How Big Data Transforms Marketing

Big Data — not since the “Cloud” – EMC’s CMO Jeremy Burton has noted — has there been a term that meant so little to so many. That’s not to say that it hasn’t been defined. In fact, when you Google it, you get 1.5 million results back in .27 seconds. Not surprising, and depending on the day, EMC, IBM, Oracle, SAS, present the searcher with myriad definitions. Wikipedia, for example, states that “Big Data” is a “term applied to data sets whose size is beyond the ability of commonly used software tools to capture, manage, and process the data within a tolerable elapsed time…” Others use the three V’s to distinguish it: Volume, Variety, and Velocity. I know some Data Scientists who, not surprisingly, feel the definition of Big Data can be best formulated when it is characterized with implications: Large Volumes, New Sources, and Low Latencies create New Platforms, New Roles, and New Techniques.

Of course there’s no better way to achieve some clarity on the subject than through use-case scenarios.


So, as the VP of marketing for Greenplum, I thought it would be interesting to take a stroll through “marketing” oriented companies, and find out what the term Big Data means to them and how it is transforming their business. Fortunately, I was able to tap into the Greenplum customer database and pull some interesting Big Data stories for three Digital Marketing Media companies – Havas Digital, Knotice, and Media Mind. I found a common thread among these companies that provide Big Data Analytics for Marketing Departments across Fortune 1000 companies – Big Data ultimately means delivering better Marketing ROI.

What does Big Data mean to Havas Digital? Katrin Riban, EVP of Data Platforms at Havas Digital says:

“Data becomes Big Data once you start worrying about performance more than you’re worrying about consistency of your data warehouse and your operations, etc. Once you start obsessing about, will I be able to do tomorrow what I do today, even if my dataset grows twofold, threefold, fivefold, tenfold, then – then you start dealing with Big Data.”

What drove Havas to Big Data was the “need to provide attribution for our clients’ marketing efforts and to understand what was really driving the results that our clients expected from marketing.” Riban typically uses the example of if you were exposed to a video and then searched for it on Google, which one of these two exposures has really helped you find the product that you needed to find? Classically, in digital marketing, you will attribute it to the last exposure, but obviously that isn’t correct. So you need sophisticated methodologies to be able to spread credit for the sales across those exposures.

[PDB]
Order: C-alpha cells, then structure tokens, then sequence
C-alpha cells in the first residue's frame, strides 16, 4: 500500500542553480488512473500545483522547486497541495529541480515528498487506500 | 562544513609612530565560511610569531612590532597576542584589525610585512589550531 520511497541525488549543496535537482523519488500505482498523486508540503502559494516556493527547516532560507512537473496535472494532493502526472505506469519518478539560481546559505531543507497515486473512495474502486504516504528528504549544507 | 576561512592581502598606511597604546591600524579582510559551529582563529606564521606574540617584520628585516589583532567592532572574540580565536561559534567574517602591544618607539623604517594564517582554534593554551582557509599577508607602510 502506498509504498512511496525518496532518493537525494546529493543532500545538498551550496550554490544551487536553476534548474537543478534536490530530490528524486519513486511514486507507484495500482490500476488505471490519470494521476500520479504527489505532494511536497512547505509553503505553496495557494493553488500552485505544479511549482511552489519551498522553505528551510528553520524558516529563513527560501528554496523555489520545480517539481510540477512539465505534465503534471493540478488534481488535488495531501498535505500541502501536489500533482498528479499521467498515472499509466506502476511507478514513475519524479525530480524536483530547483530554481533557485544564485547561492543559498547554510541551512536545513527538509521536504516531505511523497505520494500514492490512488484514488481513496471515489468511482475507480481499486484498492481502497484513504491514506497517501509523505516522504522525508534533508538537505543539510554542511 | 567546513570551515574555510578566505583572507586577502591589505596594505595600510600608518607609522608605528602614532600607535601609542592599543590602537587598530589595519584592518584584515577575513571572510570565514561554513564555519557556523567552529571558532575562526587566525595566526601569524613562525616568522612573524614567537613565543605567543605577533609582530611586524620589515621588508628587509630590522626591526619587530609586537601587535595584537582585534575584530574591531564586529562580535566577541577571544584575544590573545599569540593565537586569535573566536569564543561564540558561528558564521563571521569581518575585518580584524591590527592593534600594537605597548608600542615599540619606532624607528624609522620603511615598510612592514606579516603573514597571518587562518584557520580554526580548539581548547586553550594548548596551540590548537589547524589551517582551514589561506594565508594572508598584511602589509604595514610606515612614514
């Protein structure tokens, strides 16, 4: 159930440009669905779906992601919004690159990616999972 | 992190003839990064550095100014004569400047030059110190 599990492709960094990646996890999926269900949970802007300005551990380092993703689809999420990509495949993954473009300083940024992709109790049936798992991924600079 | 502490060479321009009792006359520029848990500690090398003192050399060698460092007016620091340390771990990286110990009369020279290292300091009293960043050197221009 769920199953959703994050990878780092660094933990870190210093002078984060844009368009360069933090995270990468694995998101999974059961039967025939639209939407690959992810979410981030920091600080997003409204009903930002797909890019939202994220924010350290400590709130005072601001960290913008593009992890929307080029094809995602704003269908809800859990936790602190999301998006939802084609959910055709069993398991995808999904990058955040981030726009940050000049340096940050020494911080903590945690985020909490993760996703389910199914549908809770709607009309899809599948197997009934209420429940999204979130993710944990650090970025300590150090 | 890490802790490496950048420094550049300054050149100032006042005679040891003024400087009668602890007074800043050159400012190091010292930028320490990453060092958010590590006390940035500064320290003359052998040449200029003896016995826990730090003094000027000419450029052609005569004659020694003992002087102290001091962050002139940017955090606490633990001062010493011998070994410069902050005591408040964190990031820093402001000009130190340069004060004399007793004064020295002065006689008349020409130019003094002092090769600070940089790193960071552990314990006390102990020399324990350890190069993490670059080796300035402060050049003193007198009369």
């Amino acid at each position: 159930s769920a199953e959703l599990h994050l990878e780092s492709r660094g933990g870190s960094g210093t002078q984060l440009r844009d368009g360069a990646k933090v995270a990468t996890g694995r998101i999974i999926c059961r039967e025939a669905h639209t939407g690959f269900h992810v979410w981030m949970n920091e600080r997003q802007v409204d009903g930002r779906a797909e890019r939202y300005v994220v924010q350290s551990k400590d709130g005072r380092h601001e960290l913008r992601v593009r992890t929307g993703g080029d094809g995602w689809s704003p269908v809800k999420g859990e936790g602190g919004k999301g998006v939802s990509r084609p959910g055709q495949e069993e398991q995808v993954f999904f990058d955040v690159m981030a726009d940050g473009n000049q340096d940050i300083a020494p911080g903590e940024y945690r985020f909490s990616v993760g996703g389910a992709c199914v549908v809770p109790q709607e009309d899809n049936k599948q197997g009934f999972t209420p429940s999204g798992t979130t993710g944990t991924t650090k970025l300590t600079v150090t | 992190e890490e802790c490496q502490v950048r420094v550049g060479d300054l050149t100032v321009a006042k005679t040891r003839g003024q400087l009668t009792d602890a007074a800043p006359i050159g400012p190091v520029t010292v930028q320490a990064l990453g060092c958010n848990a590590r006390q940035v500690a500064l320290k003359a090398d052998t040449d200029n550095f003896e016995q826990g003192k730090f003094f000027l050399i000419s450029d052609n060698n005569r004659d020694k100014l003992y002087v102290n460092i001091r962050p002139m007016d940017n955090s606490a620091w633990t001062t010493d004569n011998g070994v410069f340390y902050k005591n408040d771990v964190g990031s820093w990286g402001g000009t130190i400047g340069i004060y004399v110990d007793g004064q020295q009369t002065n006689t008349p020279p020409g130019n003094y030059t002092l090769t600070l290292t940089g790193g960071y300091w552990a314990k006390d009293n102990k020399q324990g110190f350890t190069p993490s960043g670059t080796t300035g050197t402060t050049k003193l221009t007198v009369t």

Clearly, one of the major benefits or transformations here is that Havas’ customers reach higher ROIs through Big Data analytics. Riban confirms this with an example of a customer in the travel sector. She states “We’ve been able to improve the ROI by 300%, which is absolutely amazing for the travel sector in the UK, because it’s one of the most competitive sectors in the world for paid search. And by using attribution, we’ve been able to have 300% more ROI with 27% more sales.”

And when talking about ROI, Jeff Carey, Director of Analysis and Strategy at Knotice points out that Big Data, especially incarnated as a real-time analytical engine, could optimize marketing campaigns, as well as optimize content across all digital channels. Carey says:

“For an example of how Big Data has benefited our clients during the holiday timeframe, think about Cyber Monday and Black Friday and all of the super aggressive offers out in the marketplace. One of our clients targeted direct display messages out to their current subscribers, as well as to their prospects. By having tailored messages off of this data, they saw 7x the conversion rates on their direct-to-direct display advertising during that timeframe.”

When I was at the Data Science Summit, I happened to be sitting with Ron Serig from Media Mind for lunch and asked him what the term Big Data means to him. Simply put, “Big Data for me is about data sets that are too big for an organization to handle with traditional tools.” With website traffic data doubling every year, Media Mind needed the ability to handle this amount of data and drive insights that couldn’t have been done before. For Serig, these insights are drawn from looking at the user across different channels.

“Once you have all the touch points of a user, either through a web browser on a computer or on a mobile phone, through Google search or any other search engine, the user has been exposed to ads. If you can record all those touch points, you can begin to understand the path to conversion, and get better ROI for the advertising campaign that we serve. I think that’s one of the biggest advantages that we can get.”

More Data + Real Time Analytics + Tailored Marketing = Higher ROI.

And that’s just exhibited in the Digital Marketing industry. When you start looking at other industries, there will be a different Big Data formula or definition around the following use cases:

  • Retail: Customer scoring, Store locations and layout, fraud detection/prevention, supply chain optimization;
  • Financial Services: Algorithmic trading, risk analysis, fraud detection, portfolio analysis;
  • Manufacturing: Product research, engineering analytics, process & quality analysis, distribution analysis;
  • Government: Market governance, counterterrorism, econometrics, health informatics;
  • Advertising & Public Relations: Demand signaling, ad targeting, sentiment analysis, customer acquisition;
  • Healthcare & Life Sciences: Pharmaco-Genomics, Bioinformatics, pharmaceutical research, clinical outcome research;

And this is just the beginning.

About the Author: Michael Howard